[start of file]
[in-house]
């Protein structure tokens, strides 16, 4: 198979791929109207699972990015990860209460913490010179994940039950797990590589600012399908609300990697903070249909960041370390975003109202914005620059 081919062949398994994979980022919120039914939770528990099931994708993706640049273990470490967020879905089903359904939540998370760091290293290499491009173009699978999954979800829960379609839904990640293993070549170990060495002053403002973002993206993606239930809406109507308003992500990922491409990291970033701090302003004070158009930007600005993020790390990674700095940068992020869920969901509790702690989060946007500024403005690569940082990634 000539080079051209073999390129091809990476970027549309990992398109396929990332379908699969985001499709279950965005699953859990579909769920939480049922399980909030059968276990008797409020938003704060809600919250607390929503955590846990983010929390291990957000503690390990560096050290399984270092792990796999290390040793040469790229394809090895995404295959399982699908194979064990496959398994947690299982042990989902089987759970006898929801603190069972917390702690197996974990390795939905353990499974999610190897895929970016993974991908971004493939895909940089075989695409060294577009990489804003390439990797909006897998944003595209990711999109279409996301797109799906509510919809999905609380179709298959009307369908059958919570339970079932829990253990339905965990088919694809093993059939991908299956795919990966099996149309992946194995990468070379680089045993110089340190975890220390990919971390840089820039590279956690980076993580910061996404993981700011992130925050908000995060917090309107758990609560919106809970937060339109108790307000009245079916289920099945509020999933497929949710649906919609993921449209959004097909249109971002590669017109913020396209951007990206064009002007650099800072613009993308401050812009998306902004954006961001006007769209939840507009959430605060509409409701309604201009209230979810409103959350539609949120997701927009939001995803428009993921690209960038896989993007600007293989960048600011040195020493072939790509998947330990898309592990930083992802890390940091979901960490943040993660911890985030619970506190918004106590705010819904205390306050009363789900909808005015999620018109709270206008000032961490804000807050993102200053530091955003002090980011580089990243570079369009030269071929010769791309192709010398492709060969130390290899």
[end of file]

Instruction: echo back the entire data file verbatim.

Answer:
[in-house]
């Protein structure tokens, strides 16, 4: 198979791929109207699972990015990860209460913490010179994940039950797990590589600012399908609300990697903070249909960041370390975003109202914005620059 081919062949398994994979980022919120039914939770528990099931994708993706640049273990470490967020879905089903359904939540998370760091290293290499491009173009699978999954979800829960379609839904990640293993070549170990060495002053403002973002993206993606239930809406109507308003992500990922491409990291970033701090302003004070158009930007600005993020790390990674700095940068992020869920969901509790702690989060946007500024403005690569940082990634 000539080079051209073999390129091809990476970027549309990992398109396929990332379908699969985001499709279950965005699953859990579909769920939480049922399980909030059968276990008797409020938003704060809600919250607390929503955590846990983010929390291990957000503690390990560096050290399984270092792990796999290390040793040469790229394809090895995404295959399982699908194979064990496959398994947690299982042990989902089987759970006898929801603190069972917390702690197996974990390795939905353990499974999610190897895929970016993974991908971004493939895909940089075989695409060294577009990489804003390439990797909006897998944003595209990711999109279409996301797109799906509510919809999905609380179709298959009307369908059958919570339970079932829990253990339905965990088919694809093993059939991908299956795919990966099996149309992946194995990468070379680089045993110089340190975890220390990919971390840089820039590279956690980076993580910061996404993981700011992130925050908000995060917090309107758990609560919106809970937060339109108790307000009245079916289920099945509020999933497929949710649906919609993921449209959004097909249109971002590669017109913020396209951007990206064009002007650099800072613009993308401050812009998306902004954006961001006007769209939840507009959430605060509409409701309604201009209230979810409103959350539609949120997701927009939001995803428009993921690209960038896989993007600007293989960048600011040195020493072939790509998947330990898309592990930083992802890390940091979901960490943040993660911890985030619970506190918004106590705010819904205390306050009363789900909808005015999620018109709270206008000032961490804000807050993102200053530091955003002090980011580089990243570079369009030269071929010769791309192709010398492709060969130390290899």